Renters must get the rental provider's permission to install fixtures to a rental property or make any alteration, renovation or addition. This includes items such as aerials or coaxial points. Read more about renters installing fixtures and altering the rental property.
Very high usage charges
If a renter gets a very high bill for using water, gas or electricity because there is a hidden fault at the property, the rental provider might have to pay the excess amount. These very high bills are also called excessive usage charges.
The rental provider only has to pay excessive usage charges if:
- the renter notified the rental provider, as soon as possible, of the excessive charges and the fault that caused them
- the renter didn’t cause the fault
- the service provider isn’t responsible for the fault.
The rental provider must also reimburse the renter for any reasonable costs incurred in diagnosing the fault by a suitably qualified tradesperson. Reasonable costs means costs that most people would think are fair.
If the renter and rental provider can’t agree about who should pay for excessive usage charges, either one can apply to VCAT to make a decision.
Paying for utilities that do not meet efficiency standards
If any water, gas or electricity appliances, fixtures and fittings need to be replaced, the rental provider must replace them with efficient items that meet the Australian Government’s minimum efficiency standards.
Rental providers must pay the ongoing utility costs until a broken or faulty appliance has been replaced with one that meets efficiency standards.
Repayment for a utilities charge
If the renter pays a charge that should have been paid by the rental provider, they can ask the rental provider to pay them back using a Notice to rental provider of rented premises (Word, 97KB). The rental provider has 28 days to repay the charge.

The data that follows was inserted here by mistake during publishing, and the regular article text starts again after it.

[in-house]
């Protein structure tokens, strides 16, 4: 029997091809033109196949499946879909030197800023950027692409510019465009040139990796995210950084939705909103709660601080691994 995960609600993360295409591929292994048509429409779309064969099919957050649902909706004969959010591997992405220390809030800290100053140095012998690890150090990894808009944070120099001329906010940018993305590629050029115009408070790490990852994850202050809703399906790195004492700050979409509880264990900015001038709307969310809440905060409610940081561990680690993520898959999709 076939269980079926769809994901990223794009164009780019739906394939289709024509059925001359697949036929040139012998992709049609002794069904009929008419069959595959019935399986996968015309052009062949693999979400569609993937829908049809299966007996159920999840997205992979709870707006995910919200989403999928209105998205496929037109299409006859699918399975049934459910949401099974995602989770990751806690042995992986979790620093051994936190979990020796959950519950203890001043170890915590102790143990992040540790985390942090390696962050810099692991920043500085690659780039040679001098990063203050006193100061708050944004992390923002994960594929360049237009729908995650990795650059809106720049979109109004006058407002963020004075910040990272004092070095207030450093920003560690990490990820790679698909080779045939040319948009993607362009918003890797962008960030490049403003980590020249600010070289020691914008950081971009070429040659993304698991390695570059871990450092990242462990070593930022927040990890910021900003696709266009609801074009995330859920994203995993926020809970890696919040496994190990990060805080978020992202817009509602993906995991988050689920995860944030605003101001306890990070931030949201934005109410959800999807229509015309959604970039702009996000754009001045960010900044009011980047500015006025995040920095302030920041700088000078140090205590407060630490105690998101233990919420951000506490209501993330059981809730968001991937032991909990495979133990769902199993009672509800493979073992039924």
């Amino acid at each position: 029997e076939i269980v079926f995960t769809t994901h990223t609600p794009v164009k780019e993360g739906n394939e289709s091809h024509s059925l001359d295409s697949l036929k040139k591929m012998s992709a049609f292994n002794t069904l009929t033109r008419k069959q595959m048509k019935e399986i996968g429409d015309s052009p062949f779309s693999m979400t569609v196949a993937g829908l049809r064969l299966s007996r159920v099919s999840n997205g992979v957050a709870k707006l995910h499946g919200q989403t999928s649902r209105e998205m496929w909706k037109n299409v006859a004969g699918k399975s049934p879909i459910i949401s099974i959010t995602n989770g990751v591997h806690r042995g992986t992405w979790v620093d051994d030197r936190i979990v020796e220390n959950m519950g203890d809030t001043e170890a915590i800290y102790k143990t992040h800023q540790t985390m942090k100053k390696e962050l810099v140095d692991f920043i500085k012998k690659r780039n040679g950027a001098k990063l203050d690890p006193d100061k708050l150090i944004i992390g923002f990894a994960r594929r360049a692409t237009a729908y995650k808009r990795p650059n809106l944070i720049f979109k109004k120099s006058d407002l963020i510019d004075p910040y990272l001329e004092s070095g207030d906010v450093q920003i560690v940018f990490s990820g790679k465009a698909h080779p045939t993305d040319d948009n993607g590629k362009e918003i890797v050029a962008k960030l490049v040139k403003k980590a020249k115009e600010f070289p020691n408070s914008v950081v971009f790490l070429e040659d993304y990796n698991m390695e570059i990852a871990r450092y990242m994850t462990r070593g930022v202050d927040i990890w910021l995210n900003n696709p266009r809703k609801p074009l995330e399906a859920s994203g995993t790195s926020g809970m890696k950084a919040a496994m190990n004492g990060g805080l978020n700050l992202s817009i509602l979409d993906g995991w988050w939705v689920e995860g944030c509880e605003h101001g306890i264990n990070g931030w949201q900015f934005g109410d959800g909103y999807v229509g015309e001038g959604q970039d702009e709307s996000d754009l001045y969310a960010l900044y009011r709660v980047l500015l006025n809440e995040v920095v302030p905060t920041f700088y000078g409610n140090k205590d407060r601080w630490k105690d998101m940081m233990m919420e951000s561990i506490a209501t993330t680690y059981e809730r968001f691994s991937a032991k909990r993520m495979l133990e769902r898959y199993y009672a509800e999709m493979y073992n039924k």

Similarly, if the rental provider pays a charge that the renter should have paid, they can ask the renter to pay them back using a Notice to renter of rented premises (Word, 88KB). The renter has 28 days to repay the charge.
You must show proof, such as a receipt, that you have made the payment when you ask to be repaid. If the parties cannot agree about who should pay, either can apply to VCAT to make a decision.
VCAT can also make a decision about who should pay unpaid utilities charges when they make an order about ending a rental agreement because of family violence.
When a renter moves out
When a renter moves out, they must tell the utilities companies (including water) the date they are leaving the property. This is so the companies know when to stop charging the renter and send them a final bill.
Until a new renter moves in and the utilities companies have the new renter’s billing details, the rental provider must pay any utility costs after the previous renter moves out.
Special rules for caravan parks
Caravan park residents and site tenants must pay for the installation and connection of services from a supply point on the site to their caravan or home.
You can read more information about renting in caravan parks or renting in residential parks.
Sections of the Act
If you want to know what the law says about paying for utilities and services, you can read these sections of the Residential Tenancies Act 1997:
- Sections 52, 53, 53AAA, 53A, 53B, 54, 55, 56, 57 – Other charges (residential rental agreements)
- Sections 108, 109A – Other charges (rooming houses)
- Sections 120AA, 120AAB – General duties of residents and rooming house operators (rooming houses)
- Sections 162, 163, 164, 165, 166 – Other charges (caravan parks)
- Section 206ZE, 206ZF – Other charges (Part 4A site agreements)